EQUIPPED with just an angle grinder and an air compressor, a 63-year-old mechanic has single-handedly thrown the theatrical world in Limerick into chaos.
Last week, Mick Daly's noisy resuscitation of a 1998 Ford Fiesta -- the glory days of which are well consigned to the past -- drowned out what was to be the event of the year for Limerick's theatre buffs at the Belltable Arts Centre.
Minister for Arts, Heritage and the Gaeltacht, Jimmy Deenihan, along with the Mayor of Limerick, Jim Long, and Belltable Artistic Director Gerry Barnes were due to address more than 100 invited guests to mark the official re-opening of the new theatre before the mechanic cast himself centre-stage.
As members of the thespian world assembled with prominent city officials and local TDs -- including Willie O'Dea and Kieran O'Donnell -- over a smoked salmon reception, a noisy air compressor from Mr Daly's garage threw the lavish ceremony into disarray.
Treaty Garage is located in Mr Daly's lane at the rear of the theatre with the entrance to the backstage area just a few feet from his workshop.
The din emanating from Mr Daly's garage silenced not just the speeches, but polite conversation as an exasperated member of theatre management raced outside to protest. Just a handful at the front of the theatre were able to strain to hear the speeches from Mr Long and Mr Barnes while the rest of the gathering -- including Jimmy Deenihan -- looked on in bewilderment.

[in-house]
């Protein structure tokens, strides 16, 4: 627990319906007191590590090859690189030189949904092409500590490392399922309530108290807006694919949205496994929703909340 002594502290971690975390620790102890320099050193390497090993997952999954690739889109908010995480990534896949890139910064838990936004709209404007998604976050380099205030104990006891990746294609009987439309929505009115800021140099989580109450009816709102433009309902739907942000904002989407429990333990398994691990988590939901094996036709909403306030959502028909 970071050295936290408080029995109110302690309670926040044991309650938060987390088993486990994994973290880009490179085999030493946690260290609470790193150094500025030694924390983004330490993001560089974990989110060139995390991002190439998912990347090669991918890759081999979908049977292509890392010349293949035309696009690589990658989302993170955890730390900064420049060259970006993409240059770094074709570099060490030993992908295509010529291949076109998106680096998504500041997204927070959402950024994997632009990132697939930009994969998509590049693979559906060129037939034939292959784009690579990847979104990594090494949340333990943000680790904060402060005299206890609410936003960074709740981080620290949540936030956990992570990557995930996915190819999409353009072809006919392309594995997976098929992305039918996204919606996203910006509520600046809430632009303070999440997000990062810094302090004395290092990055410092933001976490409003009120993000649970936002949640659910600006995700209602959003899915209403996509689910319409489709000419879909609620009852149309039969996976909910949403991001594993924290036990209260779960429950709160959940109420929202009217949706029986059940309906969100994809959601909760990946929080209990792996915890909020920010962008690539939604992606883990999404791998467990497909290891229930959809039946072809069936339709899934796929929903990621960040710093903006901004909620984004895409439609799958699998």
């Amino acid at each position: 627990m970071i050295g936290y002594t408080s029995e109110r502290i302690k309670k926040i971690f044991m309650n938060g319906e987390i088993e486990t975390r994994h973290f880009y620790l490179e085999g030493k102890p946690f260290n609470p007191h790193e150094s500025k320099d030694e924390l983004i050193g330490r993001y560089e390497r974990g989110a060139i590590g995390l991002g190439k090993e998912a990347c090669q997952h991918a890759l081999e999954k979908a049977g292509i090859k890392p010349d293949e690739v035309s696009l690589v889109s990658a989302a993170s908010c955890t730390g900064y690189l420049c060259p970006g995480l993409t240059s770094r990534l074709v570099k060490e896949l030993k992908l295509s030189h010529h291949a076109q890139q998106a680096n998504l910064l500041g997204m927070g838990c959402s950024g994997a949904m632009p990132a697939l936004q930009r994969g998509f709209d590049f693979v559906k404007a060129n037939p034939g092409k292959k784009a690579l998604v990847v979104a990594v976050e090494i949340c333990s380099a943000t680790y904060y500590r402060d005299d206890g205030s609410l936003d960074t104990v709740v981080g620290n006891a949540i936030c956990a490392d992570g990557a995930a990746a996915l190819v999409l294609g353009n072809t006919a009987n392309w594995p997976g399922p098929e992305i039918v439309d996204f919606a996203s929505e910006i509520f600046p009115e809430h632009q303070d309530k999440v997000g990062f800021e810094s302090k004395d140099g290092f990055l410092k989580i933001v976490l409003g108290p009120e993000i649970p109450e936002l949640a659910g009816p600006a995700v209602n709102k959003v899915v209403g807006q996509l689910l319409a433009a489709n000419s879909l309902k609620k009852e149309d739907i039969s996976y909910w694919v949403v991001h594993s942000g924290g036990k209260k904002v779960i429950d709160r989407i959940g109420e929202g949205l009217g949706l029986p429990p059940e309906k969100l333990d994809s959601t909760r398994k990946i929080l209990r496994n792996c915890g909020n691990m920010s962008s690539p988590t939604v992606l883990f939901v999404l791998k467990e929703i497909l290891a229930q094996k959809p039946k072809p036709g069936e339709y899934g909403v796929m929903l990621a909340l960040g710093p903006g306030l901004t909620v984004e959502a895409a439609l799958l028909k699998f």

Eventually, Mr Daly downed tools and the Kerry TD was able to address all without having to compete with the mechanic's war of noise. In response, Mr Daly said he was only going about his business and was unaware that Mr Deenihan was next door at the time.
"I didn't know the minister was here. I can't say anything about any of that. I'm working away as usual here. It is business as usual at my garage. I'm not here to disrupt anything -- just doing my job," Mr Daly said.
Complete with a new auditorium, the Belltable has a capacity for 220 people with the bill for the renovations coming to €1.3m. However, Mr Daly claims his business was greatly inconvenienced during the lengthy theatre redevelopment. Last Monday's incident is the latest in the long-running dispute -- a saga which has all the trappings of a future successful play.
Last month, the opening night of Love, Peace and Robbery was disrupted by Mr Daly's trusted angle-grinder and a car engine revving shortly after the actors took to stage. Well known actor and spectator on the night Liam O'Brien, of Emmerdale fame, sought a refund from the Belltable claiming the production was completely spoiled. "Personally I would have walked off stage and advised the audience to request a refund," Mr O'Brien said.
On the opening night of the theatre last November, 200 guests heard the mechanic dismantle a chassis of a car with the angle grinder, rather than the actors and actresses starring in the night's play Anything But Love.
Mr Daly said he would carry on his work as he has done for the past 40 years.
Now the quarrel has reached the Government, with Mr Deenihan intervening. He said he would ensure that the issue was resolved as soon as possible. "I wouldn't like to have it (the theatre) renamed as The Garage," he said.
"When people are performing, they like peace and quiet and the proper environment."